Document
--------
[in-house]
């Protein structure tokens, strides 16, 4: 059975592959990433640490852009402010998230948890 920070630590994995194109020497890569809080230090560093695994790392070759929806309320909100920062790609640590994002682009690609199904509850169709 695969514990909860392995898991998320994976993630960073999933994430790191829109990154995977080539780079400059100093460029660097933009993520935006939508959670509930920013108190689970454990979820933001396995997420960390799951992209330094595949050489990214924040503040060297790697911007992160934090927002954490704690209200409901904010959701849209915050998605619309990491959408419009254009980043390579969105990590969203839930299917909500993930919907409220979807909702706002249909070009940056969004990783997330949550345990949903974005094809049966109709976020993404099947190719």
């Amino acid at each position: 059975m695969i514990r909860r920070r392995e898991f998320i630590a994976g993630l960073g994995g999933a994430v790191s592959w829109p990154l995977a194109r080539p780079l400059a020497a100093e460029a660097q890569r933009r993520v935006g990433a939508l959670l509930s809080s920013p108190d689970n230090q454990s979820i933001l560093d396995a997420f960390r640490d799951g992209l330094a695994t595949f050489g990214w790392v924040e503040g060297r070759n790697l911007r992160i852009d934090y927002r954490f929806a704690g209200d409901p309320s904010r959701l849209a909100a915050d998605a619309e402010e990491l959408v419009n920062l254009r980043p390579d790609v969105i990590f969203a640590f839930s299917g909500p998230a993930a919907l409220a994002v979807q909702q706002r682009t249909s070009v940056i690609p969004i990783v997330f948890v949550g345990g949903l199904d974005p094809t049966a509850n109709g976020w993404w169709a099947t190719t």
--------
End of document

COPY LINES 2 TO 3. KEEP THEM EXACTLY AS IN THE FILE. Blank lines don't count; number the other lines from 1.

């Protein structure tokens, strides 16, 4: 059975592959990433640490852009402010998230948890 920070630590994995194109020497890569809080230090560093695994790392070759929806309320909100920062790609640590994002682009690609199904509850169709 695969514990909860392995898991998320994976993630960073999933994430790191829109990154995977080539780079400059100093460029660097933009993520935006939508959670509930920013108190689970454990979820933001396995997420960390799951992209330094595949050489990214924040503040060297790697911007992160934090927002954490704690209200409901904010959701849209915050998605619309990491959408419009254009980043390579969105990590969203839930299917909500993930919907409220979807909702706002249909070009940056969004990783997330949550345990949903974005094809049966109709976020993404099947190719």
């Amino acid at each position: 059975m695969i514990r909860r920070r392995e898991f998320i630590a994976g993630l960073g994995g999933a994430v790191s592959w829109p990154l995977a194109r080539p780079l400059a020497a100093e460029a660097q890569r933009r993520v935006g990433a939508l959670l509930s809080s920013p108190d689970n230090q454990s979820i933001l560093d396995a997420f960390r640490d799951g992209l330094a695994t595949f050489g990214w790392v924040e503040g060297r070759n790697l911007r992160i852009d934090y927002r954490f929806a704690g209200d409901p309320s904010r959701l849209a909100a915050d998605a619309e402010e990491l959408v419009n920062l254009r980043p390579d790609v969105i990590f969203a640590f839930s299917g909500p998230a993930a919907l409220a994002v979807q909702q706002r682009t249909s070009v940056i690609p969004i990783v997330f948890v949550g345990g949903l199904d974005p094809t049966a509850n109709g976020w993404w169709a099947t190719t």